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Q & A with the CIL Director


Jason Patent

We recently had the chance to interview Jason D. Patent, Director of the Center for Intercultural Leadership, for the International House Times Newsletter. Below are some highlights from the conversation.

 

IHT: Tell us a bit about yourself and what attracted you to this position.

JDP: Well first of all I’m a long-time Cal guy. I was a grad student here in linguistics for nine years. But apart from that, I-House has a great reputation, both here at Cal and around the world, and many of us in the intercultural realm have been hoping we’d see some university step up and take the lead in creating something like the CIL. So when I saw the job post I almost couldn’t believe my eyes.

 

IHT: I think when a lot of people see this word, “intercultural,” and when they see it paired with “leadership,” they don’t always know right away what it means. What does “intercultural leadership” mean to you?

JDP: “Leadership” means something different to everyone. To me fundamentally leading means setting aside our own unconscious biases and quirks in order to bring others along toward a goal. Leading interculturally first and foremost means shining a light on our own culturally-based biases, and helping our colleagues understand their own culturally-based biases. It also helps a lot to know how to set expectations for behavior that are based in reality — in other words, it helps to know how culture might affect the behaviors of your colleagues, and to adapt your behaviors accordingly.

 

IHT: What’s the relevance to I-House residents?

JDP: I-House has produced global leaders of many stripes for over eight decades. We know that our alumni often end up in positions of influence in every sector. It doesn’t matter what your line of work is: at the end of the day it’s people with people.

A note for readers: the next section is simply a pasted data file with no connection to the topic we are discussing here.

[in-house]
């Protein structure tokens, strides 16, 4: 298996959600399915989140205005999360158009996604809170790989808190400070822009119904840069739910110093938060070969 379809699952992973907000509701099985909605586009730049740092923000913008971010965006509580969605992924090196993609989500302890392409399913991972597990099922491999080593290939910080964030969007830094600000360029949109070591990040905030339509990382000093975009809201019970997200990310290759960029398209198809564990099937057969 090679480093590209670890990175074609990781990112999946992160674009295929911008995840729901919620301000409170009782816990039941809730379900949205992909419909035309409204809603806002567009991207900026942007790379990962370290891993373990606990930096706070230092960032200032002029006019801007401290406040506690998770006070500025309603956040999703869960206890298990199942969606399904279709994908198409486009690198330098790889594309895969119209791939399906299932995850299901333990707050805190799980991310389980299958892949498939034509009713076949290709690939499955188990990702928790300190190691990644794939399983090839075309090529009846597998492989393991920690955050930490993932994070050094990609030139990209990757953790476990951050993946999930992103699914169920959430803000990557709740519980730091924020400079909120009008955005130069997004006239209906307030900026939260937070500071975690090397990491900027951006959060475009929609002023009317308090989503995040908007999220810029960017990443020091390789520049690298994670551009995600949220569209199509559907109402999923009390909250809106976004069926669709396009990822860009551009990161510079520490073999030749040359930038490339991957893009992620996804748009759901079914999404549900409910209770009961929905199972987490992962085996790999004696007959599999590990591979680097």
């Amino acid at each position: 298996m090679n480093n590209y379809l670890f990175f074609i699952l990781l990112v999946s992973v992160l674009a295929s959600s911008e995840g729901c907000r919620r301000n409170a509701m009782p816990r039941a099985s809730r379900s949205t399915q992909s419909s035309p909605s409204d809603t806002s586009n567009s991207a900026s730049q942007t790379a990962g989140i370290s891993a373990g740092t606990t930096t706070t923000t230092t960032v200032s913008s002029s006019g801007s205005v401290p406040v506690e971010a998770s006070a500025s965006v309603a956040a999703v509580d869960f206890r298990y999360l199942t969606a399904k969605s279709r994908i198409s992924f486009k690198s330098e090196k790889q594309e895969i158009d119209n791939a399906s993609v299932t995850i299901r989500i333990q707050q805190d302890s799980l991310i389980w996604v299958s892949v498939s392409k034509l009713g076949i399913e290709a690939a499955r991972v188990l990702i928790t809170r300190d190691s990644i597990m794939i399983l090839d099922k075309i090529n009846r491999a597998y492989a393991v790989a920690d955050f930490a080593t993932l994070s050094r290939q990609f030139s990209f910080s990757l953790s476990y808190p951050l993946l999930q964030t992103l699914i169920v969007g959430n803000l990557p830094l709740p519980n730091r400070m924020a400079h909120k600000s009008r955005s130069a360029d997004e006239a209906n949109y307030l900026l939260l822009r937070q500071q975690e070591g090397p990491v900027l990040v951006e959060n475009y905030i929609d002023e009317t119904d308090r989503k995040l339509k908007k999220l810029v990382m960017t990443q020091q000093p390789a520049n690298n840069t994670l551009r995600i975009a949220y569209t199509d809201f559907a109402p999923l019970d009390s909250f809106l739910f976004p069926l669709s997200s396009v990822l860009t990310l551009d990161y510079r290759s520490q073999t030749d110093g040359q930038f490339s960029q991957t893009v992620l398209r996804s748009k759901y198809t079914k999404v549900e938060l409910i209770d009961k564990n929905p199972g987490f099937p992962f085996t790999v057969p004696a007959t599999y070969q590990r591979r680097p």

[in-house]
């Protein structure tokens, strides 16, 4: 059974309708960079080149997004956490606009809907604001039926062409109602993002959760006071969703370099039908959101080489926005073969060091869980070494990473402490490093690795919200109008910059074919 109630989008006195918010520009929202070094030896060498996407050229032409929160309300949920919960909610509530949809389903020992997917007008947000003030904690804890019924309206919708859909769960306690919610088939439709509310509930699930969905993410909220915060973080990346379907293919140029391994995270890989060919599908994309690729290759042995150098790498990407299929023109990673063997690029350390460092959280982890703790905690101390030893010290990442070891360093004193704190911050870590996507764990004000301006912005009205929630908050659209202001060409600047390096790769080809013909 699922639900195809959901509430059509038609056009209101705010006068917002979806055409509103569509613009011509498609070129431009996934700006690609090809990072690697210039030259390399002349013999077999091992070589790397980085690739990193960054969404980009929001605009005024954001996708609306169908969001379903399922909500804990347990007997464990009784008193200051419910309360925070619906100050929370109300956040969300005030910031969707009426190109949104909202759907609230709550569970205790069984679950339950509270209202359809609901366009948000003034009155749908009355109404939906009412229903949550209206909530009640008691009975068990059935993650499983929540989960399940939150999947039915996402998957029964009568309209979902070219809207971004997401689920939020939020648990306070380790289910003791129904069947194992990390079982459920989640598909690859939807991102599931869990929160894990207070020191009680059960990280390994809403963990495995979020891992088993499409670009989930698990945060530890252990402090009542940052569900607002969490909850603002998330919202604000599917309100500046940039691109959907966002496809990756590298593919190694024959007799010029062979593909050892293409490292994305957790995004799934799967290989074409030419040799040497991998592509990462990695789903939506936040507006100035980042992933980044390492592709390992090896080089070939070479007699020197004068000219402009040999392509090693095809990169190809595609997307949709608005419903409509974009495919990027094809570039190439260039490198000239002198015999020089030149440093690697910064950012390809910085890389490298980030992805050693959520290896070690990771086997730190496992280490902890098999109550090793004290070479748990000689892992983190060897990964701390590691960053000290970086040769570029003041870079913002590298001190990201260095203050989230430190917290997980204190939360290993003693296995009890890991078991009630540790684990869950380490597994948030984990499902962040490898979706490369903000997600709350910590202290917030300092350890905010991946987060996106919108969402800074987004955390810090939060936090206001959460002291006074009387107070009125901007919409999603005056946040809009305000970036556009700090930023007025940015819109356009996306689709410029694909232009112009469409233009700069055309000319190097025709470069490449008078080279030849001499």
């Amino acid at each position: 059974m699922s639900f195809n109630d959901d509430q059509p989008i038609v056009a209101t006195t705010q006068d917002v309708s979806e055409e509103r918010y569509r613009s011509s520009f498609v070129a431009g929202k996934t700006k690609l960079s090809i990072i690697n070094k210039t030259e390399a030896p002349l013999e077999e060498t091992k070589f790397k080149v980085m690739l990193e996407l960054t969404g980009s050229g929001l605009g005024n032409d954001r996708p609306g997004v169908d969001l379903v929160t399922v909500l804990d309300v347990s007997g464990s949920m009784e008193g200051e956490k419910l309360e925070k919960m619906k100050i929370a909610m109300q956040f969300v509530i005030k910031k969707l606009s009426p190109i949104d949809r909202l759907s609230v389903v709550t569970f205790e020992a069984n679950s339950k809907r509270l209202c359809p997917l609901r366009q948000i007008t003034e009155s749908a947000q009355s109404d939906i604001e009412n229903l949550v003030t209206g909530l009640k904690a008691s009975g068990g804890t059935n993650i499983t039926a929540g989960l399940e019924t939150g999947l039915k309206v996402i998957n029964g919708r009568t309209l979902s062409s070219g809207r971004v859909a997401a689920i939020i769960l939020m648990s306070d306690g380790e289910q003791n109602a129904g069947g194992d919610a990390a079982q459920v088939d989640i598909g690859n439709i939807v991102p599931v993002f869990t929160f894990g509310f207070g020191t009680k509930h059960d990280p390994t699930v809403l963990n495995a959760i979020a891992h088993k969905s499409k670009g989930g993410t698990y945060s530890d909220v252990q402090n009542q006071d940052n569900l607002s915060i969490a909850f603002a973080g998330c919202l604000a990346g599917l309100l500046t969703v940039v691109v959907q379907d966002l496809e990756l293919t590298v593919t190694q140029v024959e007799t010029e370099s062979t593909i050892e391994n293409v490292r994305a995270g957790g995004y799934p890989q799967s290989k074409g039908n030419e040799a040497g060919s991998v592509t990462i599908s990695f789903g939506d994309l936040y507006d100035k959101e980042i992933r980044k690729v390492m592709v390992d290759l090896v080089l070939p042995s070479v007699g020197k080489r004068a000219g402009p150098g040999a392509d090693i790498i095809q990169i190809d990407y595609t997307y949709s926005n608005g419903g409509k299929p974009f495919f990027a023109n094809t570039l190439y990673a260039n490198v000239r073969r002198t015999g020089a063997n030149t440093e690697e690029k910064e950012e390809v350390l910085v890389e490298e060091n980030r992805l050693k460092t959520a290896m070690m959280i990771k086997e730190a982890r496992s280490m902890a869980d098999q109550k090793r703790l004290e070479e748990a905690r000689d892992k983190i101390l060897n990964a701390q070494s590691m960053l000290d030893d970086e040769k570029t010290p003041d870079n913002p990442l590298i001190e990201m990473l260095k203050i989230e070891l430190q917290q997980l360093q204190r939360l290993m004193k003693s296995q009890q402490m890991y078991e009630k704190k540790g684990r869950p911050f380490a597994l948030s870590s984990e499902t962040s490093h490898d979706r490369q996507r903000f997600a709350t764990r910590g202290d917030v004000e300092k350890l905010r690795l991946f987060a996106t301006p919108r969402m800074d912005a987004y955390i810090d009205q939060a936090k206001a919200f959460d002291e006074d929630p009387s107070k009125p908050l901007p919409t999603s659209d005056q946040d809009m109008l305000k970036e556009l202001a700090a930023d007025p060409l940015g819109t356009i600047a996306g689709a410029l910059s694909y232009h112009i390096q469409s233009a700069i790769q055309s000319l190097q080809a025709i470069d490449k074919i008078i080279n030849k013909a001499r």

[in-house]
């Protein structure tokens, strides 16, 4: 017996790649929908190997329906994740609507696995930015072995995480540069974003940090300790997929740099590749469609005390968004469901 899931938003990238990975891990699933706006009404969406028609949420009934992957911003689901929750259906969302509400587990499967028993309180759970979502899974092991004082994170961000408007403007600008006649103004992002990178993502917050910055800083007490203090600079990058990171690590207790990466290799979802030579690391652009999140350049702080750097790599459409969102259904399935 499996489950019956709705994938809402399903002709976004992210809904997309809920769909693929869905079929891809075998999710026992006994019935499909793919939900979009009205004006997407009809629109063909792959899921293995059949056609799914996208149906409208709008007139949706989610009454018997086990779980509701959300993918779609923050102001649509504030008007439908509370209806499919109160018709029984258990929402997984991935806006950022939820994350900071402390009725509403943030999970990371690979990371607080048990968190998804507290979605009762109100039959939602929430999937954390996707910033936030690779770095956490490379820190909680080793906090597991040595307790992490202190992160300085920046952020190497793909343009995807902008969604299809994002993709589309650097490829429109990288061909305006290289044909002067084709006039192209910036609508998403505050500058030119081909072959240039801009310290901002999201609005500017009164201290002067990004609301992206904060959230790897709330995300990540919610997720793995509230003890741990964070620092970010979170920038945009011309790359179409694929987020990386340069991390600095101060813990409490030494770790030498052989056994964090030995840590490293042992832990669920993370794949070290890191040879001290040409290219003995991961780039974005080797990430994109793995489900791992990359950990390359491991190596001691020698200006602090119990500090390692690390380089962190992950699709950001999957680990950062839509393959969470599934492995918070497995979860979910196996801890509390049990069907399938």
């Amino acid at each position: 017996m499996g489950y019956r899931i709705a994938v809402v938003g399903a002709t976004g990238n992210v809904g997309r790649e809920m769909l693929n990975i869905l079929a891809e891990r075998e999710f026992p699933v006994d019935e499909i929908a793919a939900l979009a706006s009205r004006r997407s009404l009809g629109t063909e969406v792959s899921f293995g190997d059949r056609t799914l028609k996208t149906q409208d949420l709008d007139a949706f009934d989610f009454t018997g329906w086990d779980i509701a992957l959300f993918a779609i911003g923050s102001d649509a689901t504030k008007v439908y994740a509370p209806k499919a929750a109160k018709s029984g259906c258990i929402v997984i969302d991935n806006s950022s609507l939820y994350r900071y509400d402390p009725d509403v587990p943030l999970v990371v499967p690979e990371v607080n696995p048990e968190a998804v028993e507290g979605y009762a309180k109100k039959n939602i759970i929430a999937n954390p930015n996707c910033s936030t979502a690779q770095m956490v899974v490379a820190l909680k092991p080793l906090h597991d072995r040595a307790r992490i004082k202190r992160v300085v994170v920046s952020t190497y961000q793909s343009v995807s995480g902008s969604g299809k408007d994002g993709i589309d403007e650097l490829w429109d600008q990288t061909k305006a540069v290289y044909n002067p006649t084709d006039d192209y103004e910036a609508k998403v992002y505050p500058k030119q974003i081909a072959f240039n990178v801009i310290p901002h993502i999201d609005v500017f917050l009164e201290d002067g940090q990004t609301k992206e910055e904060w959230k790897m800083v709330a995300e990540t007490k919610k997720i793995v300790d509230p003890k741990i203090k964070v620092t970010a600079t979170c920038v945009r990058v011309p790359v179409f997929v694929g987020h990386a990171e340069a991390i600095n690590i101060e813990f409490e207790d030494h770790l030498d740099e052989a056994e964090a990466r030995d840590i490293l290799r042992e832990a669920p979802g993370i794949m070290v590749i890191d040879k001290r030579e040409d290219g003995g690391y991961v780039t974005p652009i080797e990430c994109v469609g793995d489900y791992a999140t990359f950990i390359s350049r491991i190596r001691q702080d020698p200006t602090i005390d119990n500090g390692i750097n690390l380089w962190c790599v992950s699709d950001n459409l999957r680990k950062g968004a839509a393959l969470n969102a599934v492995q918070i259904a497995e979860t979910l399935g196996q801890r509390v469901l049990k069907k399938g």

IHT: Can you give us a concrete example?

JDP: Sure. Let’s say you’re leading a global team with members scattered around the globe, and you have a regular conference call. Everyone on the call, including you, is going to bring a different style and set of expectations to the call. You will be a more effective leader to the extent that you’re aware of your own cultural tendencies and those of your colleagues. Who speaks first and last and why? When stating a decision, do you state the decision and then the reasoning, or the reverse? Do you praise the Thai team member publicly for her great work, or find a way to do so offline? The CIL is designed to help residents build this massive and complex skill set so that they can be more effective.

 

IHT: Is the CIL basically a sort of career office, then?

JDP: I don’t think so. I think it’s much bigger than that. A career is one key way we express ourselves in the world: our passions, our commitments. And the world desperately needs effective intercultural leaders, because the world’s biggest challenges — and there are many — need the collective talents and energies of people from every nation. Even so, that’s only part of the bigger picture. Going through intercultural training is a really enlightening experience that helps us interpret our interactions with difference in a way that reduces ethnocentrism and ultimately helps us be more compassionate and caring human beings. It’s all there in the I-House logo: respect, understanding, tolerance, peace, friendship. And as much success as I-House has had doing this for 84 years, I think we’ve just been scratching the surface.

 

IHT: Will the CIL do anything beyond the walls of I-House?

JDP: Absolutely. The CIL might be I-House’s best chance yet to become far more than a “dorm with a dome.” We have a full-time outreach officer on board already to build relationships with the U.C. Berkeley campus, and we have begun forging partnerships and looking for opportunities in the greater Bay Area business and non-profit communities. We think the CIL will put I-House, and Cal, on the map not only as a first-rate provider of intercultural training, but as a convener of experts and as a thought-leader in figuring out how organizations of any size and kind can most effectively foster intercultural leaders within and without. I think the sky’s the limit, and I’m really grateful to I-House leadership for creating this opportunity.